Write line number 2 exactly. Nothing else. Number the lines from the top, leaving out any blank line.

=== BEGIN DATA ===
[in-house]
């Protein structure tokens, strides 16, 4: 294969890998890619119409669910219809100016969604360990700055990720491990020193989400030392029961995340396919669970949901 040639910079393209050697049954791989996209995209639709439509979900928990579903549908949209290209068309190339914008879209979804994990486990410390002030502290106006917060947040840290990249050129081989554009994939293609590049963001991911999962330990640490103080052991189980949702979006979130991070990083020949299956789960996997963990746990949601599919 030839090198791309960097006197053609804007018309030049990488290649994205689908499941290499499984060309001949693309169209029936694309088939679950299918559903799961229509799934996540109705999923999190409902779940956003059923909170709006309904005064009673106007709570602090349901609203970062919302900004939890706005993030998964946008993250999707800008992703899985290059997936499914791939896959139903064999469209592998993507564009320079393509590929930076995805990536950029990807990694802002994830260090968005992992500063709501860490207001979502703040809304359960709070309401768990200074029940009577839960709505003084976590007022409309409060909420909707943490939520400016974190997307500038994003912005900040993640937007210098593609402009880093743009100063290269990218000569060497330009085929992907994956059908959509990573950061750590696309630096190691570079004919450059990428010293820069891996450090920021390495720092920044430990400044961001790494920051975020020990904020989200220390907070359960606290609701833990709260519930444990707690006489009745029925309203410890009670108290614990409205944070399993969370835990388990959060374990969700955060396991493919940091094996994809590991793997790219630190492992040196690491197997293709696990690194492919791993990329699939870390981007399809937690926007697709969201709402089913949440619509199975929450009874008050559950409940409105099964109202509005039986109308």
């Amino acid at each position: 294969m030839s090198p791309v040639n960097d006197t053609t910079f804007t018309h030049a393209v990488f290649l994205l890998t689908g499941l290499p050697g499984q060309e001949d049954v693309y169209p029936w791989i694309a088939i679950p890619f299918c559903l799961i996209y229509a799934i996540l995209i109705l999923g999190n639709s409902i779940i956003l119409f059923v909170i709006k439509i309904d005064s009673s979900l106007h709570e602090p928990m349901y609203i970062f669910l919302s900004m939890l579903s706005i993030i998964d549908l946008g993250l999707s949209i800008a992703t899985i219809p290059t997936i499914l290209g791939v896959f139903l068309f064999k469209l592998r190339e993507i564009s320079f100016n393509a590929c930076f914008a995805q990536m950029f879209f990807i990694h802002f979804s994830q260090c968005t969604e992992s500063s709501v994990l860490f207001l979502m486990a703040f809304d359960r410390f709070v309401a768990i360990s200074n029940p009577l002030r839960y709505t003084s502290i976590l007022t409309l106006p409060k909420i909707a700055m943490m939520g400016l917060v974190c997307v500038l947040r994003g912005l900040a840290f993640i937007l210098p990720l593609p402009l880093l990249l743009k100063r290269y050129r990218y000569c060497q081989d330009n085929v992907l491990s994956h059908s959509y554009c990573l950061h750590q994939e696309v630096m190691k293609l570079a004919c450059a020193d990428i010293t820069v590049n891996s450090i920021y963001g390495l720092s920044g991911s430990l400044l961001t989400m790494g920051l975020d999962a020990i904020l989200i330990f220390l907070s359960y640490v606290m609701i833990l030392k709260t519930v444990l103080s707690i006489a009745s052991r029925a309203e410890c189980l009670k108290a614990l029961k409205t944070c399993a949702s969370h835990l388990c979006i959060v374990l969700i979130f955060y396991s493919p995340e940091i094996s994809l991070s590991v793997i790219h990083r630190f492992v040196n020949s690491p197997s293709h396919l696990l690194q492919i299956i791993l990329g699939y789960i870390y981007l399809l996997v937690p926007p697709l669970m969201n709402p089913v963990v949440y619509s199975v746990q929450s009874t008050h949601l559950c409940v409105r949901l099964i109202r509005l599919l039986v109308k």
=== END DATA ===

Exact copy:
């Protein structure tokens, strides 16, 4: 294969890998890619119409669910219809100016969604360990700055990720491990020193989400030392029961995340396919669970949901 040639910079393209050697049954791989996209995209639709439509979900928990579903549908949209290209068309190339914008879209979804994990486990410390002030502290106006917060947040840290990249050129081989554009994939293609590049963001991911999962330990640490103080052991189980949702979006979130991070990083020949299956789960996997963990746990949601599919 030839090198791309960097006197053609804007018309030049990488290649994205689908499941290499499984060309001949693309169209029936694309088939679950299918559903799961229509799934996540109705999923999190409902779940956003059923909170709006309904005064009673106007709570602090349901609203970062919302900004939890706005993030998964946008993250999707800008992703899985290059997936499914791939896959139903064999469209592998993507564009320079393509590929930076995805990536950029990807990694802002994830260090968005992992500063709501860490207001979502703040809304359960709070309401768990200074029940009577839960709505003084976590007022409309409060909420909707943490939520400016974190997307500038994003912005900040993640937007210098593609402009880093743009100063290269990218000569060497330009085929992907994956059908959509990573950061750590696309630096190691570079004919450059990428010293820069891996450090920021390495720092920044430990400044961001790494920051975020020990904020989200220390907070359960606290609701833990709260519930444990707690006489009745029925309203410890009670108290614990409205944070399993969370835990388990959060374990969700955060396991493919940091094996994809590991793997790219630190492992040196690491197997293709696990690194492919791993990329699939870390981007399809937690926007697709969201709402089913949440619509199975929450009874008050559950409940409105099964109202509005039986109308």